JAPAN - New educational initiatives are using gamelike software, tiny computer terminals and other technologies developed overseas to familiarize children with the basics of computer programming.
With government support for information technology education aimed at children, some private companies have opened extracurricular programming schools to teach kids how to make computers do what they want.
At a course held this summer at the University of Tokyo's Hongo Campus, 20 primary and middle school students stared at computer screens displaying a cartoon cat.
Next to the cat are several bar-shaped blocks labelled with such instructions as "move 10 steps" and "if on edge, bounce." Students can make the cat move by placing the blocks in different arrangements.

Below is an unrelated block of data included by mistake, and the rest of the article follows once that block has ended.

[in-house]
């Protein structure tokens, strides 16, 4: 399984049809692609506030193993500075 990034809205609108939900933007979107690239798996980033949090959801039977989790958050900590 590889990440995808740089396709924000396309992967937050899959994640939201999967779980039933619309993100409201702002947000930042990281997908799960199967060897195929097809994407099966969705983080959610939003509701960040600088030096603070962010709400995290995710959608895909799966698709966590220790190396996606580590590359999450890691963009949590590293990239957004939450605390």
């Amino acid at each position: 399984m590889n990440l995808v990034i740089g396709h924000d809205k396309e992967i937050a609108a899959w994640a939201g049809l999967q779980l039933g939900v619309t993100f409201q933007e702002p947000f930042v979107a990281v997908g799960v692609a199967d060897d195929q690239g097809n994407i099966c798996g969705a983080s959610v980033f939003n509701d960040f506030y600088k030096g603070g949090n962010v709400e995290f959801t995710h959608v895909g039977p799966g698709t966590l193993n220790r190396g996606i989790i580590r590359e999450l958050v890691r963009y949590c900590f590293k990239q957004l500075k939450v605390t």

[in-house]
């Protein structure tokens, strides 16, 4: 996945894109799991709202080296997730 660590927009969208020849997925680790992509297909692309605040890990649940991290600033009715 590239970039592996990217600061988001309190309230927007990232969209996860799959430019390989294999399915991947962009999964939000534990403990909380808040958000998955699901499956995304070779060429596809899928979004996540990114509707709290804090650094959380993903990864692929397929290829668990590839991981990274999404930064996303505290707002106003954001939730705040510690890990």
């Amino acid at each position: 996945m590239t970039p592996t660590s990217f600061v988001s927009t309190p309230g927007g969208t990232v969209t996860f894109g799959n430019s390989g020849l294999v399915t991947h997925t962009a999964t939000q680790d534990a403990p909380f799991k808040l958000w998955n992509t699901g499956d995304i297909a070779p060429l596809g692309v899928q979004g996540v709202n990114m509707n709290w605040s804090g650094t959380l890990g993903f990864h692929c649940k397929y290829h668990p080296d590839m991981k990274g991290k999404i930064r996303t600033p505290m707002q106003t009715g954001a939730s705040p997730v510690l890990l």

Organized by Canvas, a nonprofit group based in Sumida Ward, Tokyo, that offers a variety of courses to promote creativity in children, the three-day intensive seminar used the software Scratch to teach programming concepts.
Scratch was developed by a team at the Massachusetts Institute of Technology in the United States and was released in 2007.
Aimed at children ages 8 to 16, Scratch is designed to eliminate the complex strings of symbols and numbers normally used to give computers commands by using simple operations even a beginner can master to teach the basics of programming.
In the seminar, students created a game in which a mouse tried to escape from several cats.